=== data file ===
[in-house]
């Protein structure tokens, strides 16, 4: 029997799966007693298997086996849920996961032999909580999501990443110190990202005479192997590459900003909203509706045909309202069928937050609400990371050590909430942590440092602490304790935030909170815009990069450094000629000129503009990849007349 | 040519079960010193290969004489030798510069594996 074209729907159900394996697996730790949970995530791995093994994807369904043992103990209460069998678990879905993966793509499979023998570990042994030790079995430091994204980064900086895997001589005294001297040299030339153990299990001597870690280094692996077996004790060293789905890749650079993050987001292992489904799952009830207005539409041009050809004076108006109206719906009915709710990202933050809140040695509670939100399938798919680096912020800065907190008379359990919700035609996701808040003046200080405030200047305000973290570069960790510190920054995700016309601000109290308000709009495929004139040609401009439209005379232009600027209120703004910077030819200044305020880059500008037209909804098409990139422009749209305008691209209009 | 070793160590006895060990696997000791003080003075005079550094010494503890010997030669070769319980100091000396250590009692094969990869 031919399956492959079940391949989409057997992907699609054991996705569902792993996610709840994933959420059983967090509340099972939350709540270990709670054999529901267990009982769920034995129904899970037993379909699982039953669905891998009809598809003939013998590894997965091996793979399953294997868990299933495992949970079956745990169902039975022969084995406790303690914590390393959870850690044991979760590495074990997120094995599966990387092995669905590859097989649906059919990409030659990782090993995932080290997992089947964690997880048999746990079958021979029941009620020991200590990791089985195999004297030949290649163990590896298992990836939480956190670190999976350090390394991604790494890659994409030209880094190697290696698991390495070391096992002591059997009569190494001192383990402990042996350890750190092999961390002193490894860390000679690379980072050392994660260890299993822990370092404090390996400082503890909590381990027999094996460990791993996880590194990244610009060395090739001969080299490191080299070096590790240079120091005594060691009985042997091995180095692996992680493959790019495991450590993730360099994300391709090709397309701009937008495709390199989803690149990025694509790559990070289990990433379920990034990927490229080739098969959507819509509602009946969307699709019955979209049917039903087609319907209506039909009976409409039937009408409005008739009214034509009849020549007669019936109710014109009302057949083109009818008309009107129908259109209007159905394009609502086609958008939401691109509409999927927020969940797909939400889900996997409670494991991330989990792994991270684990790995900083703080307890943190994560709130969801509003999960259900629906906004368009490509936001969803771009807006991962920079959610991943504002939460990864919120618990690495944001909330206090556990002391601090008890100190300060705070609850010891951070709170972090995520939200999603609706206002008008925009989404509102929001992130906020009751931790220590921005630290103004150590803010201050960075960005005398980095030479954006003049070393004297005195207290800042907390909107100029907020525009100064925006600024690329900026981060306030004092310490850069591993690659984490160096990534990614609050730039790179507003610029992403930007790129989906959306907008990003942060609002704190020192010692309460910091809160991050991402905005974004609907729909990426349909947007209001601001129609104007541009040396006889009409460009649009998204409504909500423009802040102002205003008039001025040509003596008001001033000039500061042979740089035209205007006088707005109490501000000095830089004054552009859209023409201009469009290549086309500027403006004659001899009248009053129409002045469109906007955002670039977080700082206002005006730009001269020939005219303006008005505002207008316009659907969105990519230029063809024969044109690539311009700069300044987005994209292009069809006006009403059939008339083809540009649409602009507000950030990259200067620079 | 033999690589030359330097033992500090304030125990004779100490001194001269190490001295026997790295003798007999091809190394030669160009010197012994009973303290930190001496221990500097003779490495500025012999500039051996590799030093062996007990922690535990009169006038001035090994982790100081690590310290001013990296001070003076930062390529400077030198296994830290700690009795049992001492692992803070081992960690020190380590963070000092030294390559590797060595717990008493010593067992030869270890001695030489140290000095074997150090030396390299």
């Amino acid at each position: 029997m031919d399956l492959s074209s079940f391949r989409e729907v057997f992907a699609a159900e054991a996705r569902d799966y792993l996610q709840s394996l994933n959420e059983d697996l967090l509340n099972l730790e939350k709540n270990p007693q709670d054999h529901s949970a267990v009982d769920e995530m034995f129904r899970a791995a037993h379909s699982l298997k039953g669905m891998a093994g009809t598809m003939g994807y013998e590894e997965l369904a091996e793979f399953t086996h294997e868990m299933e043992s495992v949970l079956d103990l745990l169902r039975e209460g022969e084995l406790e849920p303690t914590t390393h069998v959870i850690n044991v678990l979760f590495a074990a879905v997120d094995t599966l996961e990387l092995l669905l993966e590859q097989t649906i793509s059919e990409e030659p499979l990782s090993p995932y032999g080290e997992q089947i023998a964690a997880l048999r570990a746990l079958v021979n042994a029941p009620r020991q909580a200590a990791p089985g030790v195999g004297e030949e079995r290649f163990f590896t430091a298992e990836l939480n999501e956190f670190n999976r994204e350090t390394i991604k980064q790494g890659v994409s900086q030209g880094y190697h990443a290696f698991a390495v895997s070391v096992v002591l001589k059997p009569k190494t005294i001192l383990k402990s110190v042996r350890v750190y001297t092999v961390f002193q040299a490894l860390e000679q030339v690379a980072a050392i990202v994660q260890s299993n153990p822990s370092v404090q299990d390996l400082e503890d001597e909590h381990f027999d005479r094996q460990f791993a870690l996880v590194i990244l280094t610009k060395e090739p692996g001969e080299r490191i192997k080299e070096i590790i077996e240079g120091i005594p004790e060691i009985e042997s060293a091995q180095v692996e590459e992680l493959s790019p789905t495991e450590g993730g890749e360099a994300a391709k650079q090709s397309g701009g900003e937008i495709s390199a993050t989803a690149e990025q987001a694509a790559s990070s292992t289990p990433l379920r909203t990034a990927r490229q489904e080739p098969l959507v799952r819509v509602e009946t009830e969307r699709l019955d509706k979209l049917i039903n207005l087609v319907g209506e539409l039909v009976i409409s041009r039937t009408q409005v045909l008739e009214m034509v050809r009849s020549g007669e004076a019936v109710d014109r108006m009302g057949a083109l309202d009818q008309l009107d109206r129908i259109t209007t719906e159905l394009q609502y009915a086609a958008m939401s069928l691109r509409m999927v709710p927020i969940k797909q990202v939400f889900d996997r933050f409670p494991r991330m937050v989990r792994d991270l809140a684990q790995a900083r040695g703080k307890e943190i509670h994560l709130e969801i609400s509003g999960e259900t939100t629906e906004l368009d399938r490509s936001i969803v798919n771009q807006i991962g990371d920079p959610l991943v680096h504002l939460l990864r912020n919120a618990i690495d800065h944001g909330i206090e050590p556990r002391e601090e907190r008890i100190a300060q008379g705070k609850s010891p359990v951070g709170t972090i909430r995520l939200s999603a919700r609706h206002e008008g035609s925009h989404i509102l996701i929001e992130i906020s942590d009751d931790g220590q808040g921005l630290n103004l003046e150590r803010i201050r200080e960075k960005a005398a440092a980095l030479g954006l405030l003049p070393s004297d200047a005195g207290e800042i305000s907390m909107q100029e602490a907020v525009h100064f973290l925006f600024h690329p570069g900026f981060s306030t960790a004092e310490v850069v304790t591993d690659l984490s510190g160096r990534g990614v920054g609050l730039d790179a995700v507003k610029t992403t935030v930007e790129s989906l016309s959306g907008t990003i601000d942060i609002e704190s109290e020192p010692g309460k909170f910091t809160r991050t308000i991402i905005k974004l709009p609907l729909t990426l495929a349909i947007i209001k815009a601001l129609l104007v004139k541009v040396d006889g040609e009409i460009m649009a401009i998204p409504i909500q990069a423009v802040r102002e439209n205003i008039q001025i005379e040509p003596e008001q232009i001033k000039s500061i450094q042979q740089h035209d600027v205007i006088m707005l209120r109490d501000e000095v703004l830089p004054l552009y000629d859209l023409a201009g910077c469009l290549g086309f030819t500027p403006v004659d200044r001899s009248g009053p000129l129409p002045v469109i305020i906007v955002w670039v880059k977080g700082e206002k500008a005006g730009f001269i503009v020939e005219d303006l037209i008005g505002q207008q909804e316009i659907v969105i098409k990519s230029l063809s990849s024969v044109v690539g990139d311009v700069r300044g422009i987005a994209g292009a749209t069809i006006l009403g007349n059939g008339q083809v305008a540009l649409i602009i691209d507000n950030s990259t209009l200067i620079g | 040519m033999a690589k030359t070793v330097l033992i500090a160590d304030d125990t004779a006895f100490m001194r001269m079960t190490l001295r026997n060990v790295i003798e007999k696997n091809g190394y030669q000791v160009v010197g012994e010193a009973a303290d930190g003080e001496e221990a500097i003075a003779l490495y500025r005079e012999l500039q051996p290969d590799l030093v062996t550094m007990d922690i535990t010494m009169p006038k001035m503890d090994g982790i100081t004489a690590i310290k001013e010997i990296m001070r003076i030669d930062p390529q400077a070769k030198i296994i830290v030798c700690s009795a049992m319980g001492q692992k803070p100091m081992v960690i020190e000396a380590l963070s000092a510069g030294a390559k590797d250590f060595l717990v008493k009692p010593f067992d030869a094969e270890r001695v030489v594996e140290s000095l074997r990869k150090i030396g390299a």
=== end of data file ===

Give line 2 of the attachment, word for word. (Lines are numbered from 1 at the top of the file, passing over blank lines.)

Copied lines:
């Protein structure tokens, strides 16, 4: 029997799966007693298997086996849920996961032999909580999501990443110190990202005479192997590459900003909203509706045909309202069928937050609400990371050590909430942590440092602490304790935030909170815009990069450094000629000129503009990849007349 | 040519079960010193290969004489030798510069594996 074209729907159900394996697996730790949970995530791995093994994807369904043992103990209460069998678990879905993966793509499979023998570990042994030790079995430091994204980064900086895997001589005294001297040299030339153990299990001597870690280094692996077996004790060293789905890749650079993050987001292992489904799952009830207005539409041009050809004076108006109206719906009915709710990202933050809140040695509670939100399938798919680096912020800065907190008379359990919700035609996701808040003046200080405030200047305000973290570069960790510190920054995700016309601000109290308000709009495929004139040609401009439209005379232009600027209120703004910077030819200044305020880059500008037209909804098409990139422009749209305008691209209009 | 070793160590006895060990696997000791003080003075005079550094010494503890010997030669070769319980100091000396250590009692094969990869 031919399956492959079940391949989409057997992907699609054991996705569902792993996610709840994933959420059983967090509340099972939350709540270990709670054999529901267990009982769920034995129904899970037993379909699982039953669905891998009809598809003939013998590894997965091996793979399953294997868990299933495992949970079956745990169902039975022969084995406790303690914590390393959870850690044991979760590495074990997120094995599966990387092995669905590859097989649906059919990409030659990782090993995932080290997992089947964690997880048999746990079958021979029941009620020991200590990791089985195999004297030949290649163990590896298992990836939480956190670190999976350090390394991604790494890659994409030209880094190697290696698991390495070391096992002591059997009569190494001192383990402990042996350890750190092999961390002193490894860390000679690379980072050392994660260890299993822990370092404090390996400082503890909590381990027999094996460990791993996880590194990244610009060395090739001969080299490191080299070096590790240079120091005594060691009985042997091995180095692996992680493959790019495991450590993730360099994300391709090709397309701009937008495709390199989803690149990025694509790559990070289990990433379920990034990927490229080739098969959507819509509602009946969307699709019955979209049917039903087609319907209506039909009976409409039937009408409005008739009214034509009849020549007669019936109710014109009302057949083109009818008309009107129908259109209007159905394009609502086609958008939401691109509409999927927020969940797909939400889900996997409670494991991330989990792994991270684990790995900083703080307890943190994560709130969801509003999960259900629906906004368009490509936001969803771009807006991962920079959610991943504002939460990864919120618990690495944001909330206090556990002391601090008890100190300060705070609850010891951070709170972090995520939200999603609706206002008008925009989404509102929001992130906020009751931790220590921005630290103004150590803010201050960075960005005398980095030479954006003049070393004297005195207290800042907390909107100029907020525009100064925006600024690329900026981060306030004092310490850069591993690659984490160096990534990614609050730039790179507003610029992403930007790129989906959306907008990003942060609002704190020192010692309460910091809160991050991402905005974004609907729909990426349909947007209001601001129609104007541009040396006889009409460009649009998204409504909500423009802040102002205003008039001025040509003596008001001033000039500061042979740089035209205007006088707005109490501000000095830089004054552009859209023409201009469009290549086309500027403006004659001899009248009053129409002045469109906007955002670039977080700082206002005006730009001269020939005219303006008005505002207008316009659907969105990519230029063809024969044109690539311009700069300044987005994209292009069809006006009403059939008339083809540009649409602009507000950030990259200067620079 | 033999690589030359330097033992500090304030125990004779100490001194001269190490001295026997790295003798007999091809190394030669160009010197012994009973303290930190001496221990500097003779490495500025012999500039051996590799030093062996007990922690535990009169006038001035090994982790100081690590310290001013990296001070003076930062390529400077030198296994830290700690009795049992001492692992803070081992960690020190380590963070000092030294390559590797060595717990008493010593067992030869270890001695030489140290000095074997150090030396390299």